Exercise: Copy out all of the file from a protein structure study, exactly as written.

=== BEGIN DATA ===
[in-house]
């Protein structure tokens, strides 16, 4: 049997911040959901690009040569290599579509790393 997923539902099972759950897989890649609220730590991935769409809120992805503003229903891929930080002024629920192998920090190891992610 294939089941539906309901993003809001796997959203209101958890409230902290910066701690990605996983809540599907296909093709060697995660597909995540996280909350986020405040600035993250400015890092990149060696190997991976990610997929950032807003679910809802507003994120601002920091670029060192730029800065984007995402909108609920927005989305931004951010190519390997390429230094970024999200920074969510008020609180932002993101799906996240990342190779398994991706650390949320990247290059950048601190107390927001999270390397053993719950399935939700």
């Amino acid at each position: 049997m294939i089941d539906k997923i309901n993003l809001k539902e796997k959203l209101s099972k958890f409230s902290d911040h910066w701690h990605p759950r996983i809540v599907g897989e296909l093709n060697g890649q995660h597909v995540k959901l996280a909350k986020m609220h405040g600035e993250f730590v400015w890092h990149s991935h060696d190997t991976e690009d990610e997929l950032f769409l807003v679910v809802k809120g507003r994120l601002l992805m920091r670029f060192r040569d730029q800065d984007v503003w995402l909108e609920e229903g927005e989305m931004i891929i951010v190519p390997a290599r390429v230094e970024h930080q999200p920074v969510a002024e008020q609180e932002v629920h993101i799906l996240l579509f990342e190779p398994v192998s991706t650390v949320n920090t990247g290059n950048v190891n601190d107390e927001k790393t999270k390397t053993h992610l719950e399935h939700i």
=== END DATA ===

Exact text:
[in-house]
């Protein structure tokens, strides 16, 4: 049997911040959901690009040569290599579509790393 997923539902099972759950897989890649609220730590991935769409809120992805503003229903891929930080002024629920192998920090190891992610 294939089941539906309901993003809001796997959203209101958890409230902290910066701690990605996983809540599907296909093709060697995660597909995540996280909350986020405040600035993250400015890092990149060696190997991976990610997929950032807003679910809802507003994120601002920091670029060192730029800065984007995402909108609920927005989305931004951010190519390997390429230094970024999200920074969510008020609180932002993101799906996240990342190779398994991706650390949320990247290059950048601190107390927001999270390397053993719950399935939700």
């Amino acid at each position: 049997m294939i089941d539906k997923i309901n993003l809001k539902e796997k959203l209101s099972k958890f409230s902290d911040h910066w701690h990605p759950r996983i809540v599907g897989e296909l093709n060697g890649q995660h597909v995540k959901l996280a909350k986020m609220h405040g600035e993250f730590v400015w890092h990149s991935h060696d190997t991976e690009d990610e997929l950032f769409l807003v679910v809802k809120g507003r994120l601002l992805m920091r670029f060192r040569d730029q800065d984007v503003w995402l909108e609920e229903g927005e989305m931004i891929i951010v190519p390997a290599r390429v230094e970024h930080q999200p920074v969510a002024e008020q609180e932002v629920h993101i799906l996240l579509f990342e190779p398994v192998s991706t650390v949320n920090t990247g290059n950048v190891n601190d107390e927001k790393t999270k390397t053993h992610l719950e399935h939700i």